[dropcap color=”#008040″ boxed=”yes” boxed_radius=”8px” class=”” id=””]T[/dropcap]he Financial Services Committee (FSC) of the United States (US) held a hearing on Fed Policy of the US and expressed its observations about the policy the US Federal Reserve (Fed) was adopting. It was particularly concerned about the policy of Fed giving its member banks an above-market interest on reserves.
By paying Federal Reserve member banks above-market interest on reserves, the Fed may be distorting investment decisions and weakening the economy’s performance, several witnesses told the Monetary Policy and Trade Subcommittee at a hearing on Tuesday.
“Almost seven years old, the Fed’s colossal and distortionary balance sheet shows no sign of shrinking. We will not fully realize robust economic growth until the Fed improves the conduct of its monetary policy,” said Subcommittee Chairman Bill Huizenga (R-MI). “Six years have passed since the recession ended and U.S. economic opportunity remains well short of its potential. The Fed must be accountable to the people’s representatives as well as to the hardworking taxpayers themselves.”
Key Takeaways from the Hearing:
[dropcap color=”#008040″ boxed=”yes” boxed_radius=”8px” class=”” id=””]D[/dropcap]eposits at the Federal Reserve are among the safest financial assets in our economy and rates of return on such assets serve as a reference for pricing myriad other assets. By paying Federal Reserve member banks above-market interest on reserves, monetary policy may be distorting asset prices throughout financial markets.
Such distortions may be diverting capital even further away from its most productive uses, thus widening the economy’s output gap, and putting the orderly conduct of monetary policy at risk. The Fed’s accommodative monetary policy has allowed the Obama Administration to mask necessary budget and spending reforms and compromise the Fed’s independence.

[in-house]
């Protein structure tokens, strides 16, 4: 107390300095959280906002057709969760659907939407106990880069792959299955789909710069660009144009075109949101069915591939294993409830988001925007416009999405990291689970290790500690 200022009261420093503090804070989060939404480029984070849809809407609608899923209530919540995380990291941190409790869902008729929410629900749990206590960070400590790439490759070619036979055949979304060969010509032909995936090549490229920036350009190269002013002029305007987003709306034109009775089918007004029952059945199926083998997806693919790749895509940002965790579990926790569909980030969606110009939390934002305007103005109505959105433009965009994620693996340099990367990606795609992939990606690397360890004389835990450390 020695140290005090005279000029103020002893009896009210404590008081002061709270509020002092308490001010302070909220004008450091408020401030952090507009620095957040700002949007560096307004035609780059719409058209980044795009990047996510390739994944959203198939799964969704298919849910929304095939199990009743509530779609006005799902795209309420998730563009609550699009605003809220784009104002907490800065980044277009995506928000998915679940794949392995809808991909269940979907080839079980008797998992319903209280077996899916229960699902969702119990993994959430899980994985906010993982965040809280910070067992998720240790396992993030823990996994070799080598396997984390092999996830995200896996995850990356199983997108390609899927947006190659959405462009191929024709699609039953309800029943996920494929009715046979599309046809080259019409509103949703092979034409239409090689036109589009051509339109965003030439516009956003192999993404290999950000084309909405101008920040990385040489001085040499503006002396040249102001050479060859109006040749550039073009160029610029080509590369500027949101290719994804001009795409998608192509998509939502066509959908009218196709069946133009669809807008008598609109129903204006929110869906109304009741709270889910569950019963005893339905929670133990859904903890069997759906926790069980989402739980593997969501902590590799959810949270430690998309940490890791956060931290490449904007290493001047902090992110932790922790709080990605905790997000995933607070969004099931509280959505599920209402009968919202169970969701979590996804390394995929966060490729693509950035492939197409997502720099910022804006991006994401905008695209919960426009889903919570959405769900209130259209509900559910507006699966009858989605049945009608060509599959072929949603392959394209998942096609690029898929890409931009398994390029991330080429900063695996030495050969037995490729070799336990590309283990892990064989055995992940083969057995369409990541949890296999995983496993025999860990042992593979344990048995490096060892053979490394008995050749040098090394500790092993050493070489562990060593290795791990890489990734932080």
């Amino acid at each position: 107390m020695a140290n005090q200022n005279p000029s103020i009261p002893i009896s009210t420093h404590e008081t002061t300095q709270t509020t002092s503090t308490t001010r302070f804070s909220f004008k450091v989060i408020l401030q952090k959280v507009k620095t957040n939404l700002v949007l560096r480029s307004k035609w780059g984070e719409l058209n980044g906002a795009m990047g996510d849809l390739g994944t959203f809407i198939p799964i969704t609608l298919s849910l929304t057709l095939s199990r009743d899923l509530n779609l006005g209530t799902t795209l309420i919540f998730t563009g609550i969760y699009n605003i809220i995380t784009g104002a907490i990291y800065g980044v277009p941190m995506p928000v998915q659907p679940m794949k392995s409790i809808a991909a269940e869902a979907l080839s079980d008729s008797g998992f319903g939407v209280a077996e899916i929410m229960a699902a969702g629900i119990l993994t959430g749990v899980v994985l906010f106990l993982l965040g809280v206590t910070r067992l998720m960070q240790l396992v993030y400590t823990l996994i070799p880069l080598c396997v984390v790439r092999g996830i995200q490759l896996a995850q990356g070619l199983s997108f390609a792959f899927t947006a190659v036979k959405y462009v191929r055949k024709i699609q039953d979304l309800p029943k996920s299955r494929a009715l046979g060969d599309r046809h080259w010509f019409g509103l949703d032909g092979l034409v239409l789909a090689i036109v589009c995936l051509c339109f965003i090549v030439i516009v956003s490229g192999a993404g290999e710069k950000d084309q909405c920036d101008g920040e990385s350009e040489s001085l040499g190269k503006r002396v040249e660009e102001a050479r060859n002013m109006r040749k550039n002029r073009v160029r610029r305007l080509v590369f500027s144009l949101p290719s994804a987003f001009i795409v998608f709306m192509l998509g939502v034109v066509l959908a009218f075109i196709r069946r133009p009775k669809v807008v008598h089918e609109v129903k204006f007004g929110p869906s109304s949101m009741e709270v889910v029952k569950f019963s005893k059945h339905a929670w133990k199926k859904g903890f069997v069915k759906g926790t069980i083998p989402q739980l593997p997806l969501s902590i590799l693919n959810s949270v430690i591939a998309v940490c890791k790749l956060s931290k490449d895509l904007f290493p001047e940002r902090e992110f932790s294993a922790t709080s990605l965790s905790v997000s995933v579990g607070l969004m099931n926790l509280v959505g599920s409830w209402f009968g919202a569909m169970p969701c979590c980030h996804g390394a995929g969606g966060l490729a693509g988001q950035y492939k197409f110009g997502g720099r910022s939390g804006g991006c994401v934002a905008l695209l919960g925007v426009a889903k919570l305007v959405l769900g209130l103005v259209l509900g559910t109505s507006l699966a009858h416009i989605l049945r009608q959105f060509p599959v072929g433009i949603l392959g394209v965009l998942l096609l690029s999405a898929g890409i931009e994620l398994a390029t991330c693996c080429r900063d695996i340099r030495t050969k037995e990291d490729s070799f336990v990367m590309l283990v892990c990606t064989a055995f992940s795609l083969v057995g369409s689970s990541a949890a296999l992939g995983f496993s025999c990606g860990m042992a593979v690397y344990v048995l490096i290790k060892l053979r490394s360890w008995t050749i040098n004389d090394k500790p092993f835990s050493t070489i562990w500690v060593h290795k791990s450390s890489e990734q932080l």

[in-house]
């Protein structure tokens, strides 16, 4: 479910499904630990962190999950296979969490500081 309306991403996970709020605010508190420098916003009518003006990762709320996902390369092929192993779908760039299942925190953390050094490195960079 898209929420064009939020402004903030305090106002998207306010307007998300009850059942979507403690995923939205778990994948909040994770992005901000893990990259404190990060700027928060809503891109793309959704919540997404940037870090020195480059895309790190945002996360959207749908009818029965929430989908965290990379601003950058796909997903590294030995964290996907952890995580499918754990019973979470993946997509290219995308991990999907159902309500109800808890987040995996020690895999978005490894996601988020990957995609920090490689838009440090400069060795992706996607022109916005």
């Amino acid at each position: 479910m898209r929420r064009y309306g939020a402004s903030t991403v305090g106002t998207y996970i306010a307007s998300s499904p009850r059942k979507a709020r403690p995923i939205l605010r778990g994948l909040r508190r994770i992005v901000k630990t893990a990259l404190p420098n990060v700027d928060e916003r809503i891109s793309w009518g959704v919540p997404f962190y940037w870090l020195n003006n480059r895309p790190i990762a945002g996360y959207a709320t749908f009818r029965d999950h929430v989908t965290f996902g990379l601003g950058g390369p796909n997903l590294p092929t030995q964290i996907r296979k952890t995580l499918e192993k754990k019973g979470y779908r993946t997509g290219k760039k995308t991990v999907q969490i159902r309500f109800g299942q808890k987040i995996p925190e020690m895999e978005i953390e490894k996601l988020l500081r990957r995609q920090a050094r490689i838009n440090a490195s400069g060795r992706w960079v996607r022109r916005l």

A rules-based approach to monetary policy would increase transparency and help households and businesses make better economic decisions. The Fed Oversight Reform and Modernization (FORM) Act – which passed the House in November – would move monetary policy in this direction.
Topline Quotes from Witnesses:
“Instead of assisting it in achieving either its federal funds rate or its inflation target, the Fed’s decision to begin paying interest on bank reserves contributed to a collapse in nominal spending that was already in progress, helping thereby to turn the subprime crisis into a more general macroeconomic downturn.” – George Selgin, Director, Center for Monetary and Financial Alternatives, Cato Institute
“It [interest on reserves] enables the Fed to be a multipurpose institution—helping one sector or another, taking on credit allocation, assuming fiscal policy roles the Constitution assigned to Congress—rather than the limited purpose institution it was designed to be. If the United States is to have a selective credit policy with inherent credit risks, it is more appropriate for the Treasury or some other agency to take on the job with the approval of the Congress with the purposes stated and debated.” – John B. Taylor, Mary and Robert Raymond Professor of Economics at Stanford University
“[T]he Fed can’t make a profit. Rather, it issues one form of government debt for another. It receives interest payments from the government, takes out its operating costs, and returns the remainder to the Treasury. On balance, there is always a net payment from the Treasury to the Fed, and it is inappropriate to consider remittances as income for budget purposes, as is the present practice.” – Dr. Robert A. Eisenbeis, Vice Chairman, Cumberland Advisors
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